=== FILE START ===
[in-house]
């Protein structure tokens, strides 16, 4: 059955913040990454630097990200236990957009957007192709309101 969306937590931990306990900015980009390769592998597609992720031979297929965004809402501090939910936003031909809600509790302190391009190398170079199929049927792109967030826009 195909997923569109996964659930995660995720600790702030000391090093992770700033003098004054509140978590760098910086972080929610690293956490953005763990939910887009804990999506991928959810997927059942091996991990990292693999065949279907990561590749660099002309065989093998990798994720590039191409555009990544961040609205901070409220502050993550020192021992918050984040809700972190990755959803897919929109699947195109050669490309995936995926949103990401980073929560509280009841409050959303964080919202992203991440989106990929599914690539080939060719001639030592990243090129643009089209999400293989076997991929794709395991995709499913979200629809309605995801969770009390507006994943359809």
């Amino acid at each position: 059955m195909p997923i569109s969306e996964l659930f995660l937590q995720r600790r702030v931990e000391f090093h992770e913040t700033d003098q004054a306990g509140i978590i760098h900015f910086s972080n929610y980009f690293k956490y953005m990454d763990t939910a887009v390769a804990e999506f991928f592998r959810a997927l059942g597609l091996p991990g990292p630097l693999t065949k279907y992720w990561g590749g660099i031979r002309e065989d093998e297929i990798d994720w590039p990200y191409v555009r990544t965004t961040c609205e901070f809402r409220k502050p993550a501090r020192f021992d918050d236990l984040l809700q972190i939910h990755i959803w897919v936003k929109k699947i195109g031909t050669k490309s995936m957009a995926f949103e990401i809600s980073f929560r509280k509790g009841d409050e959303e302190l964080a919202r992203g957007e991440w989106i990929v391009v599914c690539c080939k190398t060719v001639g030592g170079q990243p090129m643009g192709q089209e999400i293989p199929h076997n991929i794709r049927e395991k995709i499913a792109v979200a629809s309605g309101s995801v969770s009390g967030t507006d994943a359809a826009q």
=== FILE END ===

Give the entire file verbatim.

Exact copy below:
[in-house]
């Protein structure tokens, strides 16, 4: 059955913040990454630097990200236990957009957007192709309101 969306937590931990306990900015980009390769592998597609992720031979297929965004809402501090939910936003031909809600509790302190391009190398170079199929049927792109967030826009 195909997923569109996964659930995660995720600790702030000391090093992770700033003098004054509140978590760098910086972080929610690293956490953005763990939910887009804990999506991928959810997927059942091996991990990292693999065949279907990561590749660099002309065989093998990798994720590039191409555009990544961040609205901070409220502050993550020192021992918050984040809700972190990755959803897919929109699947195109050669490309995936995926949103990401980073929560509280009841409050959303964080919202992203991440989106990929599914690539080939060719001639030592990243090129643009089209999400293989076997991929794709395991995709499913979200629809309605995801969770009390507006994943359809």
């Amino acid at each position: 059955m195909p997923i569109s969306e996964l659930f995660l937590q995720r600790r702030v931990e000391f090093h992770e913040t700033d003098q004054a306990g509140i978590i760098h900015f910086s972080n929610y980009f690293k956490y953005m990454d763990t939910a887009v390769a804990e999506f991928f592998r959810a997927l059942g597609l091996p991990g990292p630097l693999t065949k279907y992720w990561g590749g660099i031979r002309e065989d093998e297929i990798d994720w590039p990200y191409v555009r990544t965004t961040c609205e901070f809402r409220k502050p993550a501090r020192f021992d918050d236990l984040l809700q972190i939910h990755i959803w897919v936003k929109k699947i195109g031909t050669k490309s995936m957009a995926f949103e990401i809600s980073f929560r509280k509790g009841d409050e959303e302190l964080a919202r992203g957007e991440w989106i990929v391009v599914c690539c080939k190398t060719v001639g030592g170079q990243p090129m643009g192709q089209e999400i293989p199929h076997n991929i794709r049927e395991k995709i499913a792109v979200a629809s309605g309101s995801v969770s009390g967030t507006d994943a359809a826009q």